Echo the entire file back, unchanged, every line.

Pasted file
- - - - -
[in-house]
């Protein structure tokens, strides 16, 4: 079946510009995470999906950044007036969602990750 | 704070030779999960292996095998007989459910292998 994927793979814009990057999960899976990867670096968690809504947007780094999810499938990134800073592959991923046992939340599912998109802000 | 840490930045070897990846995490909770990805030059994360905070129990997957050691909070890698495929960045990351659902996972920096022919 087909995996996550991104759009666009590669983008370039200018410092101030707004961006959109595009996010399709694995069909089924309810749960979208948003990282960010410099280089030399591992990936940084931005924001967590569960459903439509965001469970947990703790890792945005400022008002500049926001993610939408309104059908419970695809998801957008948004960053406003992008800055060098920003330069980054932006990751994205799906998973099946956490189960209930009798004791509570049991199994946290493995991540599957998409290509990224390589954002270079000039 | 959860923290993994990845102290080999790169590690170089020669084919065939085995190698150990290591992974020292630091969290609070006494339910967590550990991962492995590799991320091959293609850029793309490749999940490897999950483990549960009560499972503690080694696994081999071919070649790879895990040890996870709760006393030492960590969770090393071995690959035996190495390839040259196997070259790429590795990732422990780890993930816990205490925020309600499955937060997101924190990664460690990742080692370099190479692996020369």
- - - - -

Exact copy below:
[in-house]
């Protein structure tokens, strides 16, 4: 079946510009995470999906950044007036969602990750 | 704070030779999960292996095998007989459910292998 994927793979814009990057999960899976990867670096968690809504947007780094999810499938990134800073592959991923046992939340599912998109802000 | 840490930045070897990846995490909770990805030059994360905070129990997957050691909070890698495929960045990351659902996972920096022919 087909995996996550991104759009666009590669983008370039200018410092101030707004961006959109595009996010399709694995069909089924309810749960979208948003990282960010410099280089030399591992990936940084931005924001967590569960459903439509965001469970947990703790890792945005400022008002500049926001993610939408309104059908419970695809998801957008948004960053406003992008800055060098920003330069980054932006990751994205799906998973099946956490189960209930009798004791509570049991199994946290493995991540599957998409290509990224390589954002270079000039 | 959860923290993994990845102290080999790169590690170089020669084919065939085995190698150990290591992974020292630091969290609070006494339910967590550990991962492995590799991320091959293609850029793309490749999940490897999950483990549960009560499972503690080694696994081999071919070649790879895990040890996870709760006393030492960590969770090393071995690959035996190495390839040259196997070259790429590795990732422990780890993930816990205490925020309600499955937060997101924190990664460690990742080692370099190479692996020369």